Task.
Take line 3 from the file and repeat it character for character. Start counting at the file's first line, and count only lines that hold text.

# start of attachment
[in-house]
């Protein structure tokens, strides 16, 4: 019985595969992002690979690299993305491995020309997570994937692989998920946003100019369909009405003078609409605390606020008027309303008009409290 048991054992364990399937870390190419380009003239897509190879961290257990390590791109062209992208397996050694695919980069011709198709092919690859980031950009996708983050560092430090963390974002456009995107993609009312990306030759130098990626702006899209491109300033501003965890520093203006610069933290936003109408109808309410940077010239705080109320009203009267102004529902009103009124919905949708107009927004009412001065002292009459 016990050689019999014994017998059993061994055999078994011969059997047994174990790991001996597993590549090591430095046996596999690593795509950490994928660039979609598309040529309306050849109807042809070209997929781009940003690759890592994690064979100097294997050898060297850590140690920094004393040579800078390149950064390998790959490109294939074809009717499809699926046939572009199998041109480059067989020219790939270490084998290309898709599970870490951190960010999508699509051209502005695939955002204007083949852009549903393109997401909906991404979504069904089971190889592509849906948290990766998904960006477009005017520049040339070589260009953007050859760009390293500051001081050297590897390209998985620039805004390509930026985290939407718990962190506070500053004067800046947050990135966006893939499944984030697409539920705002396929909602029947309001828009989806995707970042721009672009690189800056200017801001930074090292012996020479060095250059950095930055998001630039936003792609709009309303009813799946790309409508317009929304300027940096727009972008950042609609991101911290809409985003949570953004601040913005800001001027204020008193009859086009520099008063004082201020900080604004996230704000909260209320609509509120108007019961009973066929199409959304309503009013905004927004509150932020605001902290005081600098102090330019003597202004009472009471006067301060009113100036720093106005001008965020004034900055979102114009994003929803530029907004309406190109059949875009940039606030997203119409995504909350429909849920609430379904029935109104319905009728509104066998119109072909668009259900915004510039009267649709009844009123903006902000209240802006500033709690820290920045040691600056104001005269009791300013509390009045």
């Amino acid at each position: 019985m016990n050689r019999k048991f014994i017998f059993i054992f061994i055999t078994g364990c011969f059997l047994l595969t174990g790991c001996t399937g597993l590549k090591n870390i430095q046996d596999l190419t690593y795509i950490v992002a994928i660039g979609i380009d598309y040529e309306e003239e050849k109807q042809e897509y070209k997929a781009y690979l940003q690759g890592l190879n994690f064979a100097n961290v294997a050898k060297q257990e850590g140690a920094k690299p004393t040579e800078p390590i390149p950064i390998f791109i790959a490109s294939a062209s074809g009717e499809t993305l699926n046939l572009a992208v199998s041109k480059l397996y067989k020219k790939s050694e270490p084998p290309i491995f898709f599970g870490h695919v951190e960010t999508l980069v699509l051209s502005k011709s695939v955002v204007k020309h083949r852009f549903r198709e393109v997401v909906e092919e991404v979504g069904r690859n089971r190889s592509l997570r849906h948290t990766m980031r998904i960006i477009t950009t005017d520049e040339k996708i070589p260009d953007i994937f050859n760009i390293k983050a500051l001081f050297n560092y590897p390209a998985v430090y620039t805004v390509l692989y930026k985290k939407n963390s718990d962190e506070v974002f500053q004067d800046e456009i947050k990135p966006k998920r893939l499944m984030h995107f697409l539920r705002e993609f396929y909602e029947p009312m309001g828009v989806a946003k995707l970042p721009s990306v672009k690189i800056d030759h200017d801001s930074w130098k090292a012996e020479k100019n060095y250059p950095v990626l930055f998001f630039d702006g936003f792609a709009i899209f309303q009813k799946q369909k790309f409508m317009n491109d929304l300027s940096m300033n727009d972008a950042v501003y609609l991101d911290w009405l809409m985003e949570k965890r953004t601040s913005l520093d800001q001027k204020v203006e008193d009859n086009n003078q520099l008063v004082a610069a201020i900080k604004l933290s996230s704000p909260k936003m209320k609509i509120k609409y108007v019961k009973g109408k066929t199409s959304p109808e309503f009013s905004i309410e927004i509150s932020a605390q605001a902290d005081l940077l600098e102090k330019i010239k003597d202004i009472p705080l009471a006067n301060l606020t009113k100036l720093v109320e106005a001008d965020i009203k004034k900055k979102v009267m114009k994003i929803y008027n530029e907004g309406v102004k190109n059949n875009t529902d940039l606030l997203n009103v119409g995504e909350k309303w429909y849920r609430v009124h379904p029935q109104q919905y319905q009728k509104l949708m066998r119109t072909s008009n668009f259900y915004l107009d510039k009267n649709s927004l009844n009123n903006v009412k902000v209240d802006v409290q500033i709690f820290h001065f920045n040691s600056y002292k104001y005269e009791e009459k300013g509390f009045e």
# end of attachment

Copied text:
């Amino acid at each position: 019985m016990n050689r019999k048991f014994i017998f059993i054992f061994i055999t078994g364990c011969f059997l047994l595969t174990g790991c001996t399937g597993l590549k090591n870390i430095q046996d596999l190419t690593y795509i950490v992002a994928i660039g979609i380009d598309y040529e309306e003239e050849k109807q042809e897509y070209k997929a781009y690979l940003q690759g890592l190879n994690f064979a100097n961290v294997a050898k060297q257990e850590g140690a920094k690299p004393t040579e800078p390590i390149p950064i390998f791109i790959a490109s294939a062209s074809g009717e499809t993305l699926n046939l572009a992208v199998s041109k480059l397996y067989k020219k790939s050694e270490p084998p290309i491995f898709f599970g870490h695919v951190e960010t999508l980069v699509l051209s502005k011709s695939v955002v204007k020309h083949r852009f549903r198709e393109v997401v909906e092919e991404v979504g069904r690859n089971r190889s592509l997570r849906h948290t990766m980031r998904i960006i477009t950009t005017d520049e040339k996708i070589p260009d953007i994937f050859n760009i390293k983050a500051l001081f050297n560092y590897p390209a998985v430090y620039t805004v390509l692989y930026k985290k939407n963390s718990d962190e506070v974002f500053q004067d800046e456009i947050k990135p966006k998920r893939l499944m984030h995107f697409l539920r705002e993609f396929y909602e029947p009312m309001g828009v989806a946003k995707l970042p721009s990306v672009k690189i800056d030759h200017d801001s930074w130098k090292a012996e020479k100019n060095y250059p950095v990626l930055f998001f630039d702006g936003f792609a709009i899209f309303q009813k799946q369909k790309f409508m317009n491109d929304l300027s940096m300033n727009d972008a950042v501003y609609l991101d911290w009405l809409m985003e949570k965890r953004t601040s913005l520093d800001q001027k204020v203006e008193d009859n086009n003078q520099l008063v004082a610069a201020i900080k604004l933290s996230s704000p909260k936003m209320k609509i509120k609409y108007v019961k009973g109408k066929t199409s959304p109808e309503f009013s905004i309410e927004i509150s932020a605390q605001a902290d005081l940077l600098e102090k330019i010239k003597d202004i009472p705080l009471a006067n301060l606020t009113k100036l720093v109320e106005a001008d965020i009203k004034k900055k979102v009267m114009k994003i929803y008027n530029e907004g309406v102004k190109n059949n875009t529902d940039l606030l997203n009103v119409g995504e909350k309303w429909y849920r609430v009124h379904p029935q109104q919905y319905q009728k509104l949708m066998r119109t072909s008009n668009f259900y915004l107009d510039k009267n649709s927004l009844n009123n903006v009412k902000v209240d802006v409290q500033i709690f820290h001065f920045n040691s600056y002292k104001y005269e009791e009459k300013g509390f009045e």